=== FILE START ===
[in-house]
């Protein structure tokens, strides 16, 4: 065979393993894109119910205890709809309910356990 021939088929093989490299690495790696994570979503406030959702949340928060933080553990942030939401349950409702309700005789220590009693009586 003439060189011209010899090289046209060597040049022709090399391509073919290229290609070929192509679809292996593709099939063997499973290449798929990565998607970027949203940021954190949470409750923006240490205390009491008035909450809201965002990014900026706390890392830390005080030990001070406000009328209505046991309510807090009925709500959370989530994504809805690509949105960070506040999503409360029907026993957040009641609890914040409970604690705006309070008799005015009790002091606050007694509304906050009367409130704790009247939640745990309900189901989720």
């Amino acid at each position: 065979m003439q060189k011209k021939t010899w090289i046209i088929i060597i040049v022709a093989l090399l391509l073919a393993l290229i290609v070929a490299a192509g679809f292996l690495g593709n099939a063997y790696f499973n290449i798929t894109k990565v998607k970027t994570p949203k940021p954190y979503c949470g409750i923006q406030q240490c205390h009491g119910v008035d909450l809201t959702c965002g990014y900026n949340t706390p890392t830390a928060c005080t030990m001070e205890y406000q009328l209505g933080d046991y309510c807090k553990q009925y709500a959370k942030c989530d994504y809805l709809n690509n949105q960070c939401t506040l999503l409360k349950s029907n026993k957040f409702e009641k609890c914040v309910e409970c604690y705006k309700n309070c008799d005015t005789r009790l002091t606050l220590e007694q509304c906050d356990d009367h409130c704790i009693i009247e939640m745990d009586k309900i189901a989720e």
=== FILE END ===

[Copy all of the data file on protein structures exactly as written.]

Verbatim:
[in-house]
């Protein structure tokens, strides 16, 4: 065979393993894109119910205890709809309910356990 021939088929093989490299690495790696994570979503406030959702949340928060933080553990942030939401349950409702309700005789220590009693009586 003439060189011209010899090289046209060597040049022709090399391509073919290229290609070929192509679809292996593709099939063997499973290449798929990565998607970027949203940021954190949470409750923006240490205390009491008035909450809201965002990014900026706390890392830390005080030990001070406000009328209505046991309510807090009925709500959370989530994504809805690509949105960070506040999503409360029907026993957040009641609890914040409970604690705006309070008799005015009790002091606050007694509304906050009367409130704790009247939640745990309900189901989720």
């Amino acid at each position: 065979m003439q060189k011209k021939t010899w090289i046209i088929i060597i040049v022709a093989l090399l391509l073919a393993l290229i290609v070929a490299a192509g679809f292996l690495g593709n099939a063997y790696f499973n290449i798929t894109k990565v998607k970027t994570p949203k940021p954190y979503c949470g409750i923006q406030q240490c205390h009491g119910v008035d909450l809201t959702c965002g990014y900026n949340t706390p890392t830390a928060c005080t030990m001070e205890y406000q009328l209505g933080d046991y309510c807090k553990q009925y709500a959370k942030c989530d994504y809805l709809n690509n949105q960070c939401t506040l999503l409360k349950s029907n026993k957040f409702e009641k609890c914040v309910e409970c604690y705006k309700n309070c008799d005015t005789r009790l002091t606050l220590e007694q509304c906050d356990d009367h409130c704790i009693i009247e939640m745990d009586k309900i189901a989720e």